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Oracle® Developer Studio 12.6: C User's Guide

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Updated: July 2017

5.4 lint Messages

Most of lint’s messages are simple, one-line statements printed for each occurrence of the problem they diagnose. Errors detected in included files are reported multiple times by the compiler, but only once by lint no matter how many times the file is included in other source files. Compound messages are issued for inconsistencies across files and, in a few cases, for problems within them as well. A single message describes every occurrence of the problem in the file or files being checked. When use of a lint filter requires that a message be printed for each occurrence, compound diagnostics can be converted to the simple type by invoking lint with the -s option. See lint Libraries for more information.

lint’s messages are written to stderr.

5.4.1 Options to Suppress Messages

You can use several lint options to suppress lint diagnostic messages. Messages can be suppressed with the -erroff option followed by one or more tags. These mnemonic tags can be displayed with the -errtags=yes option.

The following table lists the options that suppress lint messages.

Table 14  lint Options to Suppress Messages
Messages Suppressed
assignment causes implicit narrowing conversion
conversion to larger integral type may sign-extend incorrectly
statement not reached (unreachable break and empty statements)
assignment operator "=" found where equality operator "==" was expected
constant operand to op: "!"
fallthrough on case statements
pointer cast may result in improper alignment
precedence confusion possible; parenthesize
statement has no consequent: if
statement has no consequent: else
declared global, could be static
One or more lint messages specified by tag
name defined but never used
name used but not defined
arguments unused in function
name declared but never used or defined

5.4.2 lint Message Formats

The lint program can, with certain options, show precise source file lines with pointers to the line position where the error occurred. The option enabling this feature is -errfmt=f, which causes lint to provide the following information:

  • Source lines and positions

  • Macro unfolding

  • Error-prone stacks

For example, the following program, Test1.c, contains an error.

1 #include <string.h>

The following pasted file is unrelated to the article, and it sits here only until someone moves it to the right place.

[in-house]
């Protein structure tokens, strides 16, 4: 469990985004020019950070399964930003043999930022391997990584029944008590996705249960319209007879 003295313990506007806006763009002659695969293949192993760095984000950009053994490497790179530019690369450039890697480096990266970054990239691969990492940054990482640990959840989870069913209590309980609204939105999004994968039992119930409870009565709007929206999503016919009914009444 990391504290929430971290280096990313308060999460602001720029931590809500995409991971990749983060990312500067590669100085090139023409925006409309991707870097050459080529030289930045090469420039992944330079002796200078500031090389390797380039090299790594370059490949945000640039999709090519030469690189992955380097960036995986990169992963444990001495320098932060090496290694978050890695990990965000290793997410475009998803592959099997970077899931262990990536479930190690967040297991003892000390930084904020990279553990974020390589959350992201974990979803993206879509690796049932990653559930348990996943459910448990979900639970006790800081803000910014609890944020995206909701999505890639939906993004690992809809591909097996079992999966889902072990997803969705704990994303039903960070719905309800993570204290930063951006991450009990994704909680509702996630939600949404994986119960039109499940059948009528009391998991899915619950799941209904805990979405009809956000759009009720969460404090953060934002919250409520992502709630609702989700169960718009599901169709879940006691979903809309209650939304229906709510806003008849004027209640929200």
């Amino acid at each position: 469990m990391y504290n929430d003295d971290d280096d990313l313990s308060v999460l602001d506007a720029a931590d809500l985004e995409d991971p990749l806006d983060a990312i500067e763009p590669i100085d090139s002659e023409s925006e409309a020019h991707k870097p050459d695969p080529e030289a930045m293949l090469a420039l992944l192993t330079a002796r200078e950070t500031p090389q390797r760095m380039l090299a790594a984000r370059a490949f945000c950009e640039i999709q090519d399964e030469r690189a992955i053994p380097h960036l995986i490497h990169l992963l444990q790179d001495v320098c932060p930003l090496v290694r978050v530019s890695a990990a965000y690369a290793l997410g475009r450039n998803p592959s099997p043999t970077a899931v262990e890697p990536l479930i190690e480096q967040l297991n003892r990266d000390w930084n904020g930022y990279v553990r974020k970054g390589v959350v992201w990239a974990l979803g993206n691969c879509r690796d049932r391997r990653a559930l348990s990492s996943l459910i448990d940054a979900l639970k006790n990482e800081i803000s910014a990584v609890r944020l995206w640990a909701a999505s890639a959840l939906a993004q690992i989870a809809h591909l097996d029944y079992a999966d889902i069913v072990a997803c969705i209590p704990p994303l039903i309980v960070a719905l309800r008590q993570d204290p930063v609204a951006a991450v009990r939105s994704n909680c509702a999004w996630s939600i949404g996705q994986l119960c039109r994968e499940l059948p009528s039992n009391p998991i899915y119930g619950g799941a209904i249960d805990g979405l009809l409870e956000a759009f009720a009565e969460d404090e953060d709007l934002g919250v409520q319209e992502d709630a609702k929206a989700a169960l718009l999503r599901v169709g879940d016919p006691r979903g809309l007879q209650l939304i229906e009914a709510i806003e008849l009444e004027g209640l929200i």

2 static void cpv(char *s, char* v, unsigned n)
3 { int i;
4   for (i=0; i<=n; i++){
5        *v++ = *s++;}
6 }
7 void main(int argc, char* argv[])
8 {
9     if (argc != 0){
10        cpv(argv[0], argc, strlen(argv[0]));}

Using lint on Test1.c with the —errfmt=src option produces the following output::

% lint -errfmt=src-Nlevel=2 Test1.c
      |static void cpv(char *s, char* v, unsigned n)
      |            ^  line 2, Test1.c
      |         cpv(argv[0], argc, strlen(argv[0]));
      |                      ^  line 10, Test1.c
warning: improper pointer/integer combination: arg #2
      |static void cpv(char *s, char* v, unsigned n)
      |                               ^  line 2, Test1.c
      |cpv(argv[0], argc, strlen(argv[0]));
      |                       ^ line 10, Test1.c
      |        *v++ = *s++;
      |         ^  line 5, Test1.c
warning: use of a pointer produced in a questionable way
    v defined at Test1.c(2)    ::Test1.c(5)
      call stack:
          main()                ,    Test1.c(10)
          cpv()                 ,    Test1.c(5)

The first warning indicates two source lines that are contradictory. The second warning shows the call stack with the control flow leading to the error.

Another program, Test2.c, contains a different error:

1 #define AA(b) AR[b+l]
2 #define B(c,d) c+AA(d)
4 int x=0;
6 int AR[10]={1,2,3,4,5,6,77,88,99,0};
8 main()
9  {
10  int y=-5, z=5;
11  return B(y,z);
12 }

Using lint on Test2.c with the —errfmt=macro option produces the following output, showing the steps of macro substitution:

% lint -errfmt=macro Test2.c
      | return B(y,z);
      |        ^  line 11, Test2.c
      |#define B(c,d) c+AA(d)
      |                 ^  line 2, Test2.c
      |#define AA(b) AR[b+l]
      |                   ^  line 1, Test2.c
error: undefined symbol: l
      |    return B(y,z);
      |           ^  line 11, Test2.c
      |#define B(c,d) c+AA(d)
      |                 ^  line 2, Test2.c
      |#define AA(b) AR[b+l]
      |                   ^  line 1, Test2.c
variable may be used before set: l
lint: errors in Test2.c; no output created
lint: pass2 not run - errors in Test2.c